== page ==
August 23, 2017

Camping on the Portuguese Coast


Both of us have been trying to take credit for who had the idea first, while simultaneously blaming each other for putting us through this very unique* experience.

*Unique: so far outside our comfort zones, this territory will not be reached again.

Let's breakdown the title of this post.


I am die-hard about camping. SPORTS camping. I thought spending time in a cute camper van would be a good stepping stone toward real camping, like, sleeping outside. Instead of a stepping stone, I hit a wall, turned around, and will never attempt to be cute with my ideas again.

Here are some of the reasons life in a camper van just didn't work for me:

1. Bathroom.
The camper van was advertised for four to six persons. Can you name three to five other people you are able to seriously use the toilet in front of?

2. Oregon-Trail-like stress.
Do we have enough water? How long will our food supply last? How many pounds of buffalo meat can we carry back to the wagon? Will Christy survive typhoid fever?

3. Cramped sleeping quarters.
If I roll over, then you roll over, does that mean the camper van will roll over, too? The unused bunk bed ceiling over our head served two purposes: clothing display and forehead bruiser.

4. Bathroom.
The "outdoor shower" was really just the extendable kitchen sink faucet that sprayed cold water at you through the window. Obviously, one of the cleanest vacations I've ever taken.

5. Level sensitivity.
There are a lot of reasons most humans live in houses without wheels. The time needed to find a flat place to park is reason enough.

6. At the mercy of the weather.
Portuguese wind is no joke. Camper van insulation is definitely a joke.

7. Bathroom.
Must. Find. Legitimate. Private. Clean. Toilet. Daily.
No way we were going to grace the chemical toilet resting underneath our bed with anything more than pee.

8. It didn't actually save us any money.
I could have overlooked so much more if bumming in a camper van had cost us even up to 75% of our normal trip costs. But it was more like 130% of our normal budget, and I am not interested in paying extra to be uncomfortable.

Call me a cranky, spoiled complainer all you want: I don't care, because I don't have to ever sleep in a camper van on purpose again! Not every style of travel is meant for everyone. There were a few great things about it, but I know how to get these things without a camper van. See below.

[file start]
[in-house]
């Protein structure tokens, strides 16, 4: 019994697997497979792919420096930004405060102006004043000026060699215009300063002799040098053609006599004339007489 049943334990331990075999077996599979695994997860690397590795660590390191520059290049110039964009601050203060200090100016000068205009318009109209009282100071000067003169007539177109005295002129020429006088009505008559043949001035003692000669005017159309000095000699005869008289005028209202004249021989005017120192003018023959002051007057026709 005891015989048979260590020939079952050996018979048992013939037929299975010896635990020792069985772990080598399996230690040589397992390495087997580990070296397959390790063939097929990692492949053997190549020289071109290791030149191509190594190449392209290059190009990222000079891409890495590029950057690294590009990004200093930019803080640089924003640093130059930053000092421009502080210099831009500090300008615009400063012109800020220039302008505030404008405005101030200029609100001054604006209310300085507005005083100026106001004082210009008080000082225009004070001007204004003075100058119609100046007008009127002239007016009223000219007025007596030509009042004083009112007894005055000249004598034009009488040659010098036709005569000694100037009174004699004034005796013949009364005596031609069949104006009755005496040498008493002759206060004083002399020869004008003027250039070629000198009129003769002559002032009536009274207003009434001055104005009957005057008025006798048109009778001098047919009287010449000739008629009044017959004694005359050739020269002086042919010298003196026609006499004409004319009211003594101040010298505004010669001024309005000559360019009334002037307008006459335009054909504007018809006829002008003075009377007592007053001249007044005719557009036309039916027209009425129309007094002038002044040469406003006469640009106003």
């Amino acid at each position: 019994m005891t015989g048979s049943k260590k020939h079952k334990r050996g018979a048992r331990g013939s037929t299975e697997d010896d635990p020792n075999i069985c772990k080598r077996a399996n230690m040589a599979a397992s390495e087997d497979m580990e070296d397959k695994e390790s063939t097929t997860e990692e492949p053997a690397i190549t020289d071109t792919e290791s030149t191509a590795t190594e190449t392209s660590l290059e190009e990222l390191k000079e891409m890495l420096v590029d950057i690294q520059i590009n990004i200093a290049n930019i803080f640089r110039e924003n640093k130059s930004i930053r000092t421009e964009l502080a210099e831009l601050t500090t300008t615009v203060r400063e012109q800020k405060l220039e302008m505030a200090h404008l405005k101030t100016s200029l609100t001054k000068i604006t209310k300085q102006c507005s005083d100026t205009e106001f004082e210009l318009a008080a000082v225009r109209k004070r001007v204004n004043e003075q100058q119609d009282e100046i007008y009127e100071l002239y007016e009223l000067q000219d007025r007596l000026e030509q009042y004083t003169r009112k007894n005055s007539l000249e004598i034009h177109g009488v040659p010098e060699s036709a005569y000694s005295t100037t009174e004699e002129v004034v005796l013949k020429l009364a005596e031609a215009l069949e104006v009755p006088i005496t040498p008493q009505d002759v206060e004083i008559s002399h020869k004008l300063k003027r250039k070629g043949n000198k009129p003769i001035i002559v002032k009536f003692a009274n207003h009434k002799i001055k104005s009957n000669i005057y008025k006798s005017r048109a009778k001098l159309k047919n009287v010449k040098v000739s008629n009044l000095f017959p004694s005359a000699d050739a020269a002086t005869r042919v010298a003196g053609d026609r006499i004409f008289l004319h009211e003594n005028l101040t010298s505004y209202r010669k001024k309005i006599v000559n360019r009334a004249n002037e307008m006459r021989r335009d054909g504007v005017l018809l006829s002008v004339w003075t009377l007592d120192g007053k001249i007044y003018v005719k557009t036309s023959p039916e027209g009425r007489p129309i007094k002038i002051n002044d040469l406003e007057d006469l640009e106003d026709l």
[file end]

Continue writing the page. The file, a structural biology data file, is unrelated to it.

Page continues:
"On the Portuguese Coast."

THIS part of the idea really, really worked out nicely. The place where we parked ourselves for four nights in Nazaré was across the street from the Atlantic Ocean. We walked onto the beach in thirty seconds. The whole city stretched from where we were parked up to the cliffs, with beach along the whole way.

Our scruffy, unkept camper looks fit in with the beachy, surfer vibe. I didn't brush my hair for six days (started in Barcelona). We left our razors in our bags. We pretended to understand Portuguese legends and gossip. We ate a lot of fish and drank coffee and chocolate and snacked on churros everyday.

We braved the crazy Nazaré waves for a full ten seconds. Marc wiped out on said waves. But he was okay because he had a hot pink hat souvenir to make him feel better. We did whatever we wanted to do everyday. And, yes, it was l-a-z-y.

Nazaré is a totally rad miniature city on a beach, complete with another city on the cliffs way up above. It's also apparently a haven for insane surfers who want to ride some of the biggest waves in the world. We will stick to the city part, and leave the ocean to the experts.

We are actually looking forward to returning to Nazaré, albeit via rental car and staying in an up-to-date plumbing facility.

As for those camper van survival excursions, I am glad to put it to rest. I will not be a retired RV trekker, nor will I drift in a VW van from beach to beach. I can accept this reality because:

I can retire and drive my own vintage Vespa all over Spain and Portugal.